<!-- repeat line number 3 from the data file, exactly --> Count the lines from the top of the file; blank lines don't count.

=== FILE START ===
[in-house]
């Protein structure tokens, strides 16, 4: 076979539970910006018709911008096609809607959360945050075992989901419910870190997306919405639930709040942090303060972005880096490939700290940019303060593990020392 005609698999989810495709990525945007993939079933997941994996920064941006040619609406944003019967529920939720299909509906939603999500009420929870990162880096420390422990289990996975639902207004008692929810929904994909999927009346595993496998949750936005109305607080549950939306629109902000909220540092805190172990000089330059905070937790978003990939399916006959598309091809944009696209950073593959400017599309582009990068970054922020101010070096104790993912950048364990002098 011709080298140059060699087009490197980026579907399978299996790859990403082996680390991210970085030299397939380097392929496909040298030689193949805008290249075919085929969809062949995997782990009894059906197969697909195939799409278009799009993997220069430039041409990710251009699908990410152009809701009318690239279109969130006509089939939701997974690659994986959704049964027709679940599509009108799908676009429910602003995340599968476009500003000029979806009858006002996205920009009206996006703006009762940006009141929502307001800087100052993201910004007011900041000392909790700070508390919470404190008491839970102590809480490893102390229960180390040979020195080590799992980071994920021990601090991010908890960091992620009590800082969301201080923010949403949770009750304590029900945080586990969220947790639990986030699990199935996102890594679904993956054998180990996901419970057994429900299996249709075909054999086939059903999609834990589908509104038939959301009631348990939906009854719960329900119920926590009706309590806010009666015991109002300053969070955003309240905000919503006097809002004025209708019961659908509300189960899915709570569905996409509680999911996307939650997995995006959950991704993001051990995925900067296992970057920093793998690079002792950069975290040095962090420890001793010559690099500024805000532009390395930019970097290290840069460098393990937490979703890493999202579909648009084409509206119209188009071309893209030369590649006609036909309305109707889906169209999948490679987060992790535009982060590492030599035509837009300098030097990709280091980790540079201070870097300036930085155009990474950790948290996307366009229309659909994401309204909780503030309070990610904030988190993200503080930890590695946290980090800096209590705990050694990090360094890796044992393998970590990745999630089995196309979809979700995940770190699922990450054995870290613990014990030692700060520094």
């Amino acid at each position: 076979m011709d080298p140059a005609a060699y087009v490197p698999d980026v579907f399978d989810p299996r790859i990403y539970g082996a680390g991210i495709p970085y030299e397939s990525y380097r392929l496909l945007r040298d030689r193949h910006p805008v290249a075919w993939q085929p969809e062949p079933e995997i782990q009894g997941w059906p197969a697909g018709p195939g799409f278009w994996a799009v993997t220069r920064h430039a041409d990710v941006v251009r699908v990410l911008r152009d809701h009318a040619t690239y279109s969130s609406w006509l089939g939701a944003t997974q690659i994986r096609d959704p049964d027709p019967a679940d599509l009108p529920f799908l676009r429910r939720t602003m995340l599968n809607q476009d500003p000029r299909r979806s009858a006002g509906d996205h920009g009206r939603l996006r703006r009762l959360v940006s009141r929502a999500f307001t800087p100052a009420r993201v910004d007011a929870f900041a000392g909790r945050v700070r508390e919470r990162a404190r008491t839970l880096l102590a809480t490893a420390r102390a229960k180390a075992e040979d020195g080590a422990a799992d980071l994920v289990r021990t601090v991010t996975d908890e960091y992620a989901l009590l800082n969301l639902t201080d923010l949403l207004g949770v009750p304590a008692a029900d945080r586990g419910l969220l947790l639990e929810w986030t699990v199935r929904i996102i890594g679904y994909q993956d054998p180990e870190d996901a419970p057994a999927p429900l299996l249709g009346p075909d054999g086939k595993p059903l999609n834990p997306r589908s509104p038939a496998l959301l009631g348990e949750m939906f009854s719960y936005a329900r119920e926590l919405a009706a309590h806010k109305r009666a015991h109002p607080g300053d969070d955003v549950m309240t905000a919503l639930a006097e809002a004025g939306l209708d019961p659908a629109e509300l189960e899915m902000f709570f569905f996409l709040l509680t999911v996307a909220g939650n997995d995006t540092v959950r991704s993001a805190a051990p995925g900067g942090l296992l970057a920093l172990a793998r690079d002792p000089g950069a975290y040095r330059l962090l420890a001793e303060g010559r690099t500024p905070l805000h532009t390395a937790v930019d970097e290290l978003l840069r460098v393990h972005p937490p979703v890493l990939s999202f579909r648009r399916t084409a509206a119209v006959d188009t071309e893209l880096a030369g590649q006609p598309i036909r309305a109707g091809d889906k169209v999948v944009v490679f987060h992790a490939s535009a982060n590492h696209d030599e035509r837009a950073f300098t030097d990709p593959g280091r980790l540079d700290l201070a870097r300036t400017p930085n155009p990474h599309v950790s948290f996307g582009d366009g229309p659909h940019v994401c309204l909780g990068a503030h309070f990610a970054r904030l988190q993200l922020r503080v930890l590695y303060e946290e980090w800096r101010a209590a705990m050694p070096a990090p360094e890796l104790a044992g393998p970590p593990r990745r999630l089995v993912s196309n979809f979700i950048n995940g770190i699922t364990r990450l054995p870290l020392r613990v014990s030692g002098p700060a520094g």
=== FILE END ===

């Amino acid at each position: 076979m011709d080298p140059a005609a060699y087009v490197p698999d980026v579907f399978d989810p299996r790859i990403y539970g082996a680390g991210i495709p970085y030299e397939s990525y380097r392929l496909l945007r040298d030689r193949h910006p805008v290249a075919w993939q085929p969809e062949p079933e995997i782990q009894g997941w059906p197969a697909g018709p195939g799409f278009w994996a799009v993997t220069r920064h430039a041409d990710v941006v251009r699908v990410l911008r152009d809701h009318a040619t690239y279109s969130s609406w006509l089939g939701a944003t997974q690659i994986r096609d959704p049964d027709p019967a679940d599509l009108p529920f799908l676009r429910r939720t602003m995340l599968n809607q476009d500003p000029r299909r979806s009858a006002g509906d996205h920009g009206r939603l996006r703006r009762l959360v940006s009141r929502a999500f307001t800087p100052a009420r993201v910004d007011a929870f900041a000392g909790r945050v700070r508390e919470r990162a404190r008491t839970l880096l102590a809480t490893a420390r102390a229960k180390a075992e040979d020195g080590a422990a799992d980071l994920v289990r021990t601090v991010t996975d908890e960091y992620a989901l009590l800082n969301l639902t201080d923010l949403l207004g949770v009750p304590a008692a029900d945080r586990g419910l969220l947790l639990e929810w986030t699990v199935r929904i996102i890594g679904y994909q993956d054998p180990e870190d996901a419970p057994a999927p429900l299996l249709g009346p075909d054999g086939k595993p059903l999609n834990p997306r589908s509104p038939a496998l959301l009631g348990e949750m939906f009854s719960y936005a329900r119920e926590l919405a009706a309590h806010k109305r009666a015991h109002p607080g300053d969070d955003v549950m309240t905000a919503l639930a006097e809002a004025g939306l209708d019961p659908a629109e509300l189960e899915m902000f709570f569905f996409l709040l509680t999911v996307a909220g939650n997995d995006t540092v959950r991704s993001a805190a051990p995925g900067g942090l296992l970057a920093l172990a793998r690079d002792p000089g950069a975290y040095r330059l962090l420890a001793e303060g010559r690099t500024p905070l805000h532009t390395a937790v930019d970097e290290l978003l840069r460098v393990h972005p937490p979703v890493l990939s999202f579909r648009r399916t084409a509206a119209v006959d188009t071309e893209l880096a030369g590649q006609p598309i036909r309305a109707g091809d889906k169209v999948v944009v490679f987060h992790a490939s535009a982060n590492h696209d030599e035509r837009a950073f300098t030097d990709p593959g280091r980790l540079d700290l201070a870097r300036t400017p930085n155009p990474h599309v950790s948290f996307g582009d366009g229309p659909h940019v994401c309204l909780g990068a503030h309070f990610a970054r904030l988190q993200l922020r503080v930890l590695y303060e946290e980090w800096r101010a209590a705990m050694p070096a990090p360094e890796l104790a044992g393998p970590p593990r990745r999630l089995v993912s196309n979809f979700i950048n995940g770190i699922t364990r990450l054995p870290l020392r613990v014990s030692g002098p700060a520094g």